CNN recently asked “Why is ISIS winning?”
Earlier, Iraqi government troops and / or Kurdish fighters defeated ISIS at the border town of Kobane, near Turkey, and took control of the Baiji oil refinery, the largest oil refinery in Iraq. CNN was referring to the recent take-down of the Iraqi army at Ramadi. Still, does the CNN headline comes across as biased?
Earlier this year, The Fiscal Times reported that ISIS has been “defeated in every front in Iraq in unprecedented way – from Mosul to the north to Anbar to the west and Diyala to the east…” Iraqi government forces, Shiite militias, Sunni tribes and Kurdish forces were all victorious in battle, read the report.
In April, ISIS was beat back from the city of Tikrit. “ISIS just suffered its worst defeat yet – losing the Iraqi city of Tikrit,” reported Vox.
In March, The Washington Post stated: “Reports of rising tensions between foreign and local fighters, aggressive and increasingly unsuccessful attempts to recruit local citizens for the front lines, and a growing incidence of guerrilla attacks against Islamic State targets suggest the militants are struggling to sustain their carefully cultivated image as a fearsome fighting force…”
So, the question is: Who’s right? Is CNN being biased by stating that ISIS is winning? Or is ISIS being defeated, as other publications have stated?
Just as important – are some news outlets more likely to claim ISIS is “winning” than other media? Does politics come into play? For example, is Fox News more likely to report that ISIS is winning because it makes the President look bad? Just a thought…
Turkey and Saudi Arabia have come up with an aggressive new strategy to bring down Syrian President Bashar Assad: they are aiding extremist rebel groups.
“The two countries — one a democracy, the other a conservative kingdom — have for years been at odds over how to deal with Assad, their common enemy. But mutual frustration with what they consider American indecision has brought the two together in a strategic alliance that is driving recent rebel gains in northern Syria, and has helped strengthen a new coalition of anti-Assad insurgents, Turkish officials say.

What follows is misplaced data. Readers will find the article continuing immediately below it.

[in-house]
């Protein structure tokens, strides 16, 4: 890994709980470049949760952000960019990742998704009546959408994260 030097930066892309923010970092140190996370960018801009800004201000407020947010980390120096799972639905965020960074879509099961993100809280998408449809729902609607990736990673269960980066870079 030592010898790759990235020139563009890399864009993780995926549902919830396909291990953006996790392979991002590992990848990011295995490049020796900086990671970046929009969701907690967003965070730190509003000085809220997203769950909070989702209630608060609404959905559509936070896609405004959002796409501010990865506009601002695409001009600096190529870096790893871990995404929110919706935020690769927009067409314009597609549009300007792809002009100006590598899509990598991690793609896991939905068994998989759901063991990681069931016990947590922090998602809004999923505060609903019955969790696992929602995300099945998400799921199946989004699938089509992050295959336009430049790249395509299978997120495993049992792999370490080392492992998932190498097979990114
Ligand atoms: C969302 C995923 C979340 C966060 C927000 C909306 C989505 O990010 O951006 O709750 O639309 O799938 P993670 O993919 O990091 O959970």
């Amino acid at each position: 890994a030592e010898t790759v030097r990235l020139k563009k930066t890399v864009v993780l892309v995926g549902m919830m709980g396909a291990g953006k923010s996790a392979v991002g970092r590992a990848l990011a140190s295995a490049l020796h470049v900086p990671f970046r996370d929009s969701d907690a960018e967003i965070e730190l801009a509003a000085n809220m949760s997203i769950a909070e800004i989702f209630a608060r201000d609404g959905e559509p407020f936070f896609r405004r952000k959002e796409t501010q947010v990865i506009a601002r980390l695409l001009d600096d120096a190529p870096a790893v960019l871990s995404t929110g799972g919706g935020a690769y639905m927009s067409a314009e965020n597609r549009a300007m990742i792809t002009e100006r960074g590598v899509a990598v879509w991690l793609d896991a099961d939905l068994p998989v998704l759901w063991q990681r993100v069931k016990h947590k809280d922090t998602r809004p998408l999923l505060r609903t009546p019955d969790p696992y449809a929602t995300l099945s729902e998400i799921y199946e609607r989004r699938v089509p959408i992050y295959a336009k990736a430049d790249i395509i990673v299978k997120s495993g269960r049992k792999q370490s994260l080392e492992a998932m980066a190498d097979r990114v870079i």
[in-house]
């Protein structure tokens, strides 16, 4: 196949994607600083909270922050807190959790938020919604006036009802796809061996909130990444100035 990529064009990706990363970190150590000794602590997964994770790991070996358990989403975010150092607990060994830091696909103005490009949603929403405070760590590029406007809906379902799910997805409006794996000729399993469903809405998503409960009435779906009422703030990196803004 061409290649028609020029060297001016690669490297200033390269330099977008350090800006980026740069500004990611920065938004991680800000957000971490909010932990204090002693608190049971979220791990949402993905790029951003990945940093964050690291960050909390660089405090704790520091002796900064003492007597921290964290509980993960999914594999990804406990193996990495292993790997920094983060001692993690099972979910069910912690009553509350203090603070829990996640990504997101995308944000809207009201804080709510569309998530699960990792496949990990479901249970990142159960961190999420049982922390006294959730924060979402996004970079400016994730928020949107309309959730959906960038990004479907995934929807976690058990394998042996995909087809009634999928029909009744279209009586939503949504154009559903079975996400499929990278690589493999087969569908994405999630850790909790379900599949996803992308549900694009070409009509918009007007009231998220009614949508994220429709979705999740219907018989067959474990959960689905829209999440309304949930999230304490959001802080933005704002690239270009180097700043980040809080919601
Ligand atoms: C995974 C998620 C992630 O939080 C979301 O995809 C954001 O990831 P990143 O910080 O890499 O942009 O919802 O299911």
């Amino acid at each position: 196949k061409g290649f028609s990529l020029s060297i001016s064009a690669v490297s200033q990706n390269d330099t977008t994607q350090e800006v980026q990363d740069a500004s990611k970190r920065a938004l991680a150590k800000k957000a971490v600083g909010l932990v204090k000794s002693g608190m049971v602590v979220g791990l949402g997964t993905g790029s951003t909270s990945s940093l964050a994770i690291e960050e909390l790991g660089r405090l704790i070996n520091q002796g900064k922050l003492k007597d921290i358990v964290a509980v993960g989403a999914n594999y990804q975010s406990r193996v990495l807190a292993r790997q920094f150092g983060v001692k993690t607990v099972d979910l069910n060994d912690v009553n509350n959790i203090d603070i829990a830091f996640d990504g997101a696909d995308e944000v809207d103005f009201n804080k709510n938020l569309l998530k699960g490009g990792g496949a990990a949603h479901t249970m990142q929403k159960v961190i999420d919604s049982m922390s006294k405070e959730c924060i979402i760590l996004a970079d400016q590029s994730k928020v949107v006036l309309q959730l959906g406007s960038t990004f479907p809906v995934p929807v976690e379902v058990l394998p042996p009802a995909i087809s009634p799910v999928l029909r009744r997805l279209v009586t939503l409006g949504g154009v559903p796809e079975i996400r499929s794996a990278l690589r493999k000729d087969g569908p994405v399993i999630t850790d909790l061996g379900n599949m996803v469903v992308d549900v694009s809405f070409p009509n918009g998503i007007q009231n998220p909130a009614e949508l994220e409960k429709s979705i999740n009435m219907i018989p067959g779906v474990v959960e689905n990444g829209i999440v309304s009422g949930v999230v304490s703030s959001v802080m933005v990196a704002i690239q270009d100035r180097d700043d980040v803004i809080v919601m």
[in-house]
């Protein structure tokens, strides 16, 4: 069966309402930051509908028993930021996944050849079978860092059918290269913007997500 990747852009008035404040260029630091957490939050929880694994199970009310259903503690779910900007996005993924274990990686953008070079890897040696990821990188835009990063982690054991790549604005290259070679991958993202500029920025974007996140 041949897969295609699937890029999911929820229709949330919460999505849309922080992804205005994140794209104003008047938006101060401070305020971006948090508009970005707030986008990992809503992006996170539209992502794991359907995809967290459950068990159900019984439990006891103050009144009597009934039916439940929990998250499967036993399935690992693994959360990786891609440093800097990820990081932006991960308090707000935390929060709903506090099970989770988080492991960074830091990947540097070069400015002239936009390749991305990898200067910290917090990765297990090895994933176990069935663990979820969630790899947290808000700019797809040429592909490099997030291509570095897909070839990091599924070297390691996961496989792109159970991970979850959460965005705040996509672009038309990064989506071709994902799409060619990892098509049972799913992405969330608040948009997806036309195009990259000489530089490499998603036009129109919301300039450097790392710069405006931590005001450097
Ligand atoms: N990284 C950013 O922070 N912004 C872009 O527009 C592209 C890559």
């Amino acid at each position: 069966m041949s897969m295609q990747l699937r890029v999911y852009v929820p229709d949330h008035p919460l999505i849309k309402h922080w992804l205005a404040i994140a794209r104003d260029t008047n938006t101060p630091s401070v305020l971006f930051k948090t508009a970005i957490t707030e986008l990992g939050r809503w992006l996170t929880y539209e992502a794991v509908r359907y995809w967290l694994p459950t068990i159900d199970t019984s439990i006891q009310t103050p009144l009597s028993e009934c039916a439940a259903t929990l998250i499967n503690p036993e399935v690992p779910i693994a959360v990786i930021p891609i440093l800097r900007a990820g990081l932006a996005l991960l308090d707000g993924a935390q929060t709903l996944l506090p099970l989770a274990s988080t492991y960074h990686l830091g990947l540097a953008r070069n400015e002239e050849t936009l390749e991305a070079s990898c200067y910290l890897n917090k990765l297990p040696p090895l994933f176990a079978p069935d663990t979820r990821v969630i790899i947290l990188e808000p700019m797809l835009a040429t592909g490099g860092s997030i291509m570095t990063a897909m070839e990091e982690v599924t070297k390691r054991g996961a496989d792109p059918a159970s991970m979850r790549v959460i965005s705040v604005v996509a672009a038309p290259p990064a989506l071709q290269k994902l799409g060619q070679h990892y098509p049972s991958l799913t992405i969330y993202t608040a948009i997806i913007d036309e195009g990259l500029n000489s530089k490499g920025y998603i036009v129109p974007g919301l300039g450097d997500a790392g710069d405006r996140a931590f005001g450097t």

“That is provoking concern in the United States, which does not want rebel groups, including the al-Qaida linked Nusra Front, uniting to topple Assad. The Obama administration worries that the revived rebel alliance could potentially put a more dangerous radical Islamist regime in Assad’s place, just as the U.S. is focused on bringing down the Islamic State group. A U.S. official, speaking on condition of anonymity because of the sensitivity of the issues, said the administration is concerned that the new alliance is helping Nusra gain territory in Syria.”
Bashar al-Assad – the current leader of Syria – is an Alawite Muslim – related to Shia Muslims (also called Shi’ite Muslims). He is aligned with Iran, a Shia-oriented nation.
Al-Assad, however, is considered a moderate. However some nations that are U.S. allies look at Assad as an enemy for political reasons.
So, is the situation in The Middle East becoming more of a train wreck? Should the U.S. take a stand against its own allies?
A four-minute video shows a young man identified as Mosa’ab el Mohager in the back of a car, driving near the outskirts of Benghazi.
It ends with a shot of a distant explosion, which was supposedly the explosion of the young man carrying out a “martyrdom operation” in the name of the local Libyan branch of ISIS.
“We, unfortunately, are likely to see more and more of these tapes,” said Khaled Masouri, a 27-year-old Egyptian teacher who recently returned to Cairo from a year-long teaching project in Libya. “There are many Egyptians flocking to these jihadi groups.”
Thousands of Egyptians are estimated to be fighting with ISIS in Iraq and Syria, states BuzzFeed.
Egypt’s military has openly bombed ISIS targets in Libya.